With two workers dwarfed by the tunnel for the Delaware Aqueduct, you can get some sense of its size.
With two workers dwarfed by the tunnel for the Delaware Aqueduct, you can get some sense of its size. PHOTO PROVIDED

Full steam ahead for the Delaware Aqueduct shutdown
The public is invited to three New York City DEP presentations on its repair plans for the fall.

| March 16, 2023

The temporary shutdown of the Delaware Aqueduct that was postponed last year is scheduled to happen on Oct. 1, and continue for five to eight months.

All the details from last year’s shutdown are the same.

During the shutdown, the water that usually flows from all of the West of Hudson reservoirs won’t.

Instead, the New York City Department of Environmental Conservation is emptying each system before Oct. 1 to enable each reservoir to hold more water as the “new” tunnel is completed.

The aim is to have all of the reservoirs 30 percent less full at the start of the shutdown.

[Read more Delaware Currents coverage about the planned repairs.]

Of special interest to many residents of the Delaware watershed are the reservoirs that connect to the Delaware River: the Cannonsville, the Pepacton and the Neversink. 

At the time, there were some concerns about any overflow of those reservoirs, leading to a risk of flooding especially in the upper river.

The DEP announced in June that the temporary shutdown would be pushed back a year to allow more time to prepare for the monthslong closure.

In an information sheet prepared for the coming shutdown, the DEP said, “Independent studies and decades of gage data show that the reservoirs do not cause flooding when they spill, their dams always provide significant attenuation of peak flows from large storms and runoff events.”

Of course, the same fact sheet warns: “Although NYCDEP will operate the reservoirs to minimize their likelihood of filling and passing water through their spillways, there is always a chance that large runoff events could happen during the Delaware Aqueduct shutdown.” 

To outline its plans and alleviate concerns, the DEP is hosting three presentations. (There may be more. We’ll add those when they are scheduled.) 

A session will take place at 6 p.m. on April 11 at the Town Hall, 661 West Main St., Hancock, N.Y.

The Regulated Flow Advisory Committee of the Delaware River Basin Commission will hear the same presentation at its meeting on April 26. The meeting is scheduled from 1-3 p.m., with other items on the agenda. This meeting is open to the public and will be held via Zoom. You can register to attend remotely on this page.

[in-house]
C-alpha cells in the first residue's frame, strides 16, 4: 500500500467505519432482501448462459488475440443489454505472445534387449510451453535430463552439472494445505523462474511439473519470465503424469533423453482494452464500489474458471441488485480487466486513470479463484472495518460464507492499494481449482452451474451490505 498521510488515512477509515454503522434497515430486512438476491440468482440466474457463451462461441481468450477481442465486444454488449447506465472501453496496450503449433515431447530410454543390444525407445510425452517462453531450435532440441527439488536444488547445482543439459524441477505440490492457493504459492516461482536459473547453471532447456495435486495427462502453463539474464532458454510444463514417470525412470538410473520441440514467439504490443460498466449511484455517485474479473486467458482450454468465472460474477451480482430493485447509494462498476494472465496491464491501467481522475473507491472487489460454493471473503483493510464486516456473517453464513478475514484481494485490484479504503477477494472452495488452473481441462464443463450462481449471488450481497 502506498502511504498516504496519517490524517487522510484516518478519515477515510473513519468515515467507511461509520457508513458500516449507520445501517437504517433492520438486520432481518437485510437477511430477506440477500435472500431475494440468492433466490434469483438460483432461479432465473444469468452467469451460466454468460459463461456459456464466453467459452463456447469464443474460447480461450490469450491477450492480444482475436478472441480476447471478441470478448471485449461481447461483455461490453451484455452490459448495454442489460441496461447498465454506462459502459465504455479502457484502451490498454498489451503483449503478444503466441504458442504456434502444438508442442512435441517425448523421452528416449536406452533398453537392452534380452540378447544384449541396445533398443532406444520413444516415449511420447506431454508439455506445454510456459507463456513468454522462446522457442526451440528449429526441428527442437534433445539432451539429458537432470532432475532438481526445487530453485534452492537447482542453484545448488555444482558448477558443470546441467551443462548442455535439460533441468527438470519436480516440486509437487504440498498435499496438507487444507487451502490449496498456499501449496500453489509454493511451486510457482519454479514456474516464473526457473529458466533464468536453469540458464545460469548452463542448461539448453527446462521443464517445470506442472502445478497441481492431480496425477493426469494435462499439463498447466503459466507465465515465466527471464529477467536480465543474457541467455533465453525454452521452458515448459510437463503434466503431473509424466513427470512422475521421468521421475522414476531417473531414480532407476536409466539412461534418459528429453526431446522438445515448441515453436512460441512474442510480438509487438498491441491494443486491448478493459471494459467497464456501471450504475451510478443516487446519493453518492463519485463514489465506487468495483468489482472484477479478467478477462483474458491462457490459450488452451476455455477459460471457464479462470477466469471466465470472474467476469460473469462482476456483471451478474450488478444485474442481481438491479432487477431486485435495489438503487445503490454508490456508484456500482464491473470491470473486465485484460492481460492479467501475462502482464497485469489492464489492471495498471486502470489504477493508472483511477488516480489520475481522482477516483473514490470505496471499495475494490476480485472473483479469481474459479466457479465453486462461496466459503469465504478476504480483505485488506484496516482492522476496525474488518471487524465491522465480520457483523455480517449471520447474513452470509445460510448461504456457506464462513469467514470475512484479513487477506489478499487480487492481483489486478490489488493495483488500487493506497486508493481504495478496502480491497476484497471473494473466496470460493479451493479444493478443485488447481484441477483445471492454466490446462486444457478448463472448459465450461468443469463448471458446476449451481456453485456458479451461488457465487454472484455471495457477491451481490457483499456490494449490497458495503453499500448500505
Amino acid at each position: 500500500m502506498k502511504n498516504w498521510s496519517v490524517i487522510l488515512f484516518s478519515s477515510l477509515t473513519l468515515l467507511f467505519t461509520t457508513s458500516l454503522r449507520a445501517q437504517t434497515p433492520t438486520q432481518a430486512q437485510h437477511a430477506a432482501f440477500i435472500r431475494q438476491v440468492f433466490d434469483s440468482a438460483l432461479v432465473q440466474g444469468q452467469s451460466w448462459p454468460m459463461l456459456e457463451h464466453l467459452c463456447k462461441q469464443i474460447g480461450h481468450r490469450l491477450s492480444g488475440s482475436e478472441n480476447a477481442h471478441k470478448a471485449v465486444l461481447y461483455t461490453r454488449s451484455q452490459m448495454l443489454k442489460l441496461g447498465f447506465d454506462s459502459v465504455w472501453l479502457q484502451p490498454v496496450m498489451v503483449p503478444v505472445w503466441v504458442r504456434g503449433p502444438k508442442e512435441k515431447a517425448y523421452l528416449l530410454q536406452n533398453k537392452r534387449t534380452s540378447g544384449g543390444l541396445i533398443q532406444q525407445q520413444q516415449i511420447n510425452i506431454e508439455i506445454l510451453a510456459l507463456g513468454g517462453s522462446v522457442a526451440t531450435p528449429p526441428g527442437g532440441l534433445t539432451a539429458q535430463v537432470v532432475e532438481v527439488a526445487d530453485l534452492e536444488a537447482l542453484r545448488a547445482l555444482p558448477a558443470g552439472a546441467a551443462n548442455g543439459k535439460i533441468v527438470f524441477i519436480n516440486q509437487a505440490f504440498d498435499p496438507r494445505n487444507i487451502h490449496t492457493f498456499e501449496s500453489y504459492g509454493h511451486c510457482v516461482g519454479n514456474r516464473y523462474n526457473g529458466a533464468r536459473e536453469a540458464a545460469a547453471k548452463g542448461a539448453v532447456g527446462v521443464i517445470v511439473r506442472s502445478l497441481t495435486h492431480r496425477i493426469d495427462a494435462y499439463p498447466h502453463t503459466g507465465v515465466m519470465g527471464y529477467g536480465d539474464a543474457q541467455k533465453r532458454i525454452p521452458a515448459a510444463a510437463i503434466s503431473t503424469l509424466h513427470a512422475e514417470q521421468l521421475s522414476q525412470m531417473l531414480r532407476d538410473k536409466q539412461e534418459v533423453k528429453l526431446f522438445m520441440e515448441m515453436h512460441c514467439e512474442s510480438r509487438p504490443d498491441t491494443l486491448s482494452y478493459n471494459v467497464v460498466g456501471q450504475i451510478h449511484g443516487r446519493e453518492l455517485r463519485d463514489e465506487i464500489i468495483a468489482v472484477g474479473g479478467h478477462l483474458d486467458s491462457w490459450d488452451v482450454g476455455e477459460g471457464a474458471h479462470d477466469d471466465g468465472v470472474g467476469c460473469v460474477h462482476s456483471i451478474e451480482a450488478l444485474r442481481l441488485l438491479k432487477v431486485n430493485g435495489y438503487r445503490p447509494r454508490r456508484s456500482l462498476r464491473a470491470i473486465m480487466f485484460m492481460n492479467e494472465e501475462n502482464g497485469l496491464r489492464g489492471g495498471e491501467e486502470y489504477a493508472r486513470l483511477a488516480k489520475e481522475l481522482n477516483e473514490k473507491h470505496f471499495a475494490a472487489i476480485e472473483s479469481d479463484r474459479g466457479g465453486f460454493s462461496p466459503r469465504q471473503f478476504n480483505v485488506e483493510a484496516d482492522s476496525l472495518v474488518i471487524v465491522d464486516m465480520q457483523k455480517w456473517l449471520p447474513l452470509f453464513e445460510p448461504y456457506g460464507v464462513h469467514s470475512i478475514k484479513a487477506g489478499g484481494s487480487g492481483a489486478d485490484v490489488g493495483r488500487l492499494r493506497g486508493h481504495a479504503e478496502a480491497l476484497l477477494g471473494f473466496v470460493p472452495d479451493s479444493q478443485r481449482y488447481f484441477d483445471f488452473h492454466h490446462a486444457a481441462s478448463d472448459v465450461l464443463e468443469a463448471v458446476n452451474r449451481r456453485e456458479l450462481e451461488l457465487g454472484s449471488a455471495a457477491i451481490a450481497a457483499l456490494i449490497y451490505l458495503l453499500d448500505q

And the last scheduled session will be at 7 p.m. on May 4 at the Upper Delaware Council offices in Narrowsburg, N.Y.

Normally, the Delaware reservoirs send water to the Rondout Reservoir, and from there the waters flow through the 85-mile-long Delaware Aqueduct, under the Hudson River. The Delaware reservoirs supply about 50 percent of New York City’s water needs.

The Delaware Aqueduct leaks in two locations, in Newburgh, N.Y., near the Hudson River, and in Wawarsing in Ulster County, N.Y. 

According to its fact sheet on the project, the NYCDEP has been working for nearly two decades on the design and implementation of the $1 billion repair. The aqueduct was put into service in 1944.

The largest leak, in Newburgh, is being repaired by the construction of a bypass tunnel that will connect to the structurally sound portions of the Delaware Aqueduct. The bypass tunnel is 2.5 miles long and about 600 feet below the Hudson River.

And this from the same fact sheet: “NYCDEP has performed capital projects on other parts of its water supply system, complex modeling and dozens of other tasks to ensure the system and the city are prepared for the Delaware Aqueduct shutdown.”

One of those tasks was to increase its use of the east-of-Hudson reservoirs for two weeks in preparation for the work on the repair. The DEP warned New York City water users that there might be a slight difference in taste because of different characteristics among upstate reservoir systems.

Here is the DEP press release about the difference in taste.

Meg McGuire

Meg McGuire

Meg McGuire has been a journalist for 30 years in New York and Connecticut. She started in weekly newspapers and moved to full-time work in dailies 25 years ago. She knows about the tectonic changes in journalism firsthand, having been part of what was euphemistically called a "reduction in force" six years ago. Now she's working to find new ways to "do" the news as an independent online publisher of news about the Delaware River, its watershed and its people.

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